This is especially so since you are not having any symptoms.
      I would not recommend any active intervention other than a repeat ultrasound in 6 – 12 months.
      If you do not conceive within 12 months of trying, please consult with a Board Certified REI.
      We would welcome you as a patient at InVia.
      Dr V Karande

  7. lucy says:

    I am 29yrs old,i have been trying to get pregnant for 4yrs. Last year,I was diagnosed with endometriosis. I was placed on zoladex for 4 months and did Ivf after but it was not successful. Dr said I shd do operation but am afraid. Help I really want to get pregnant

  8. Anonymous says:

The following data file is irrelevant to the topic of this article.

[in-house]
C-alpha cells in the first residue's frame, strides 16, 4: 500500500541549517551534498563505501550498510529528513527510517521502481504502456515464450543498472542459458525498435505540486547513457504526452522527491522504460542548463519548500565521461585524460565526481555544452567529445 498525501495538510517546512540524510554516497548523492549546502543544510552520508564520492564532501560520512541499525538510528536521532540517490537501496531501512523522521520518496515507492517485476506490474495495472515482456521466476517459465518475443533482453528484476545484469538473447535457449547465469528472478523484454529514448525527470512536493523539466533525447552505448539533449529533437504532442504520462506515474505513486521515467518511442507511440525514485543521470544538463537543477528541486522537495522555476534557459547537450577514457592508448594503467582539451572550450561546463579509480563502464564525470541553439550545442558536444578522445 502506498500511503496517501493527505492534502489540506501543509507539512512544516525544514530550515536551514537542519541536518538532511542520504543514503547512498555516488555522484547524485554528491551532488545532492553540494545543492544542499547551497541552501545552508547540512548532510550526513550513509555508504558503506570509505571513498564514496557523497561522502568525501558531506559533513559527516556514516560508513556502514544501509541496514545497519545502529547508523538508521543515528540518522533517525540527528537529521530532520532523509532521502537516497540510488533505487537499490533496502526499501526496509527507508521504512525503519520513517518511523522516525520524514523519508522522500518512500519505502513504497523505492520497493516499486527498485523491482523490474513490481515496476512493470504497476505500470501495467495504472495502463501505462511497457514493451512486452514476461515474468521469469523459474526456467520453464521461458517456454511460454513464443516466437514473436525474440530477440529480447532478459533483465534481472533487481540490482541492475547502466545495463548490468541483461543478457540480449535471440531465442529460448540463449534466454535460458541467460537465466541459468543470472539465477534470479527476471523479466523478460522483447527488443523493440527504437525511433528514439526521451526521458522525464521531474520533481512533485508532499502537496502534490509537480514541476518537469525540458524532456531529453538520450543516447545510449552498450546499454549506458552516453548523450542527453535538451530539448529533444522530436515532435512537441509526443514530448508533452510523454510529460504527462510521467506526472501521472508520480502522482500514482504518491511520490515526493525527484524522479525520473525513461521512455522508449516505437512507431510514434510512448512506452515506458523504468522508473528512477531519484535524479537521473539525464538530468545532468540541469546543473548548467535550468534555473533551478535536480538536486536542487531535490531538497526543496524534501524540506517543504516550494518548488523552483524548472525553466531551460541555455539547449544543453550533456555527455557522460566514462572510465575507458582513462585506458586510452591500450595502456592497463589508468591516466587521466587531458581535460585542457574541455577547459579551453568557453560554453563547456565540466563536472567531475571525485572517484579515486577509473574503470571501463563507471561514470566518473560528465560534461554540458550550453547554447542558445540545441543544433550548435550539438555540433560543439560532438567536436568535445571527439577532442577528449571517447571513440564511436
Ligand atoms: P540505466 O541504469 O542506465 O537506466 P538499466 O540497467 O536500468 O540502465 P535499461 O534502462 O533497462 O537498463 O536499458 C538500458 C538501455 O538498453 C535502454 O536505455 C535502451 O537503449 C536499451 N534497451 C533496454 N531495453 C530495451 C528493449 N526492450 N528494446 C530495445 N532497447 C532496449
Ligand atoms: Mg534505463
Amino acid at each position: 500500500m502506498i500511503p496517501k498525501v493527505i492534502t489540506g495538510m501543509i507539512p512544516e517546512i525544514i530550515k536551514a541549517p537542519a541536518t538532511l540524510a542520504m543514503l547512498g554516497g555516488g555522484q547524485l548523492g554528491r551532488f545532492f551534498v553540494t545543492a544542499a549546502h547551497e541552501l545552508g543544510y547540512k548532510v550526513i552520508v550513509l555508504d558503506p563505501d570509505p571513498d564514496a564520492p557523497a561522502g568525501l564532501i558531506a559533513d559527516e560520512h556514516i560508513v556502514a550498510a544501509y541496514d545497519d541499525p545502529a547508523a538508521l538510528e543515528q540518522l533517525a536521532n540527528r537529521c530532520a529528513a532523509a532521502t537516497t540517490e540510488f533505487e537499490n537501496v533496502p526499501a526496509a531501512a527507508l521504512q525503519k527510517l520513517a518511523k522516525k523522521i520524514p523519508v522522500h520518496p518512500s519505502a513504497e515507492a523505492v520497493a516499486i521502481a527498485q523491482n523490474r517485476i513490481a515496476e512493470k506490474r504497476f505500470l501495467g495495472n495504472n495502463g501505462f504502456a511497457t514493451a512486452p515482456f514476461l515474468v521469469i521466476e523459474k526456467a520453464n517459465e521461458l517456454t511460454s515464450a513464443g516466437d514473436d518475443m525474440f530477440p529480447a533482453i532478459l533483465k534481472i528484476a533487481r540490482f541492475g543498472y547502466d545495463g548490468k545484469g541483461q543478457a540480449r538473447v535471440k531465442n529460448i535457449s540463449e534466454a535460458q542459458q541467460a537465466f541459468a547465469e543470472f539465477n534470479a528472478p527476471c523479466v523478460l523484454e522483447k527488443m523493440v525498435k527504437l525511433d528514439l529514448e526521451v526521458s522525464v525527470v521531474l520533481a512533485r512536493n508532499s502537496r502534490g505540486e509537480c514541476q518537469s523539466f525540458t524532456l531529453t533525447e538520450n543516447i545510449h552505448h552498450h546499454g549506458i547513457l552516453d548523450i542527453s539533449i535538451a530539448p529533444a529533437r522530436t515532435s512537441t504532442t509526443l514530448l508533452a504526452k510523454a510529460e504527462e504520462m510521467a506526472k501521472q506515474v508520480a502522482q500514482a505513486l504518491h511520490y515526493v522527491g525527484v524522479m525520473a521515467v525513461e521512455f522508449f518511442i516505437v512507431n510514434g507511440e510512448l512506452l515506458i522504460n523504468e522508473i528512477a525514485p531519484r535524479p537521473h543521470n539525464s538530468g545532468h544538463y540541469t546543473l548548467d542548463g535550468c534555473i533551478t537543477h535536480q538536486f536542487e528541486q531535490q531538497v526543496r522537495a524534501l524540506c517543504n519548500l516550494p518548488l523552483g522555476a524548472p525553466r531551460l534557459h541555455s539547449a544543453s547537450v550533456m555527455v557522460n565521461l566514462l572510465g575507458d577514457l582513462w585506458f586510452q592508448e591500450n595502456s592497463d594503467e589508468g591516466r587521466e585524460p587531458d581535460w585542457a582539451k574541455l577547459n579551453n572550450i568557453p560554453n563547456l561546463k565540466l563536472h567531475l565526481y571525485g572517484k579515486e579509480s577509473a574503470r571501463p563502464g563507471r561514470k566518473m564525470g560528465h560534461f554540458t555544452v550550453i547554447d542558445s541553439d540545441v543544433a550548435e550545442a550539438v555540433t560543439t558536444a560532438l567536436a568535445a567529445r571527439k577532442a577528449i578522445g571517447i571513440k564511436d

hi. I am 34yrs old. I have suffered symptoms of heavy painful periods, flooding, pelvic pain radiating down legs, fatigue, etc for over five years. last year a tv ultrasound picked up a 5cm endometrioma on my right ovary and I was told this meant I have stage 4 endo and my only option was removal by laparoscopy. I had to agree to removal of cyst along with high possibility of needing ovary and tube taken too. I had my op in November which ended up as a laparotomy due to a umbilical hernia repair when I was a child. I saw gynae a couple of weeks after and they said there was nothing there and they didnt need to do anything. I was left feeling very confused especially when the op/recovery was 5 hours. I have since had irregular bleeding and rectal bleeding on top of my usual symptoms so I went back to my gp. I had another tv ultrasound and this showed two 2cm endometriomas again on the right ovary. this time I saw a different gynae. she was very reluctant to give her opinion about my op and she has put me on cerazette. will cerazette get rid of them if they are endo (my periods are the same so far)? is this just delaying the need for an operation? can endometriomas dissappear on their own? I really dont know what to do now. I just want life to be better for my family. this horrible disease affects all of us.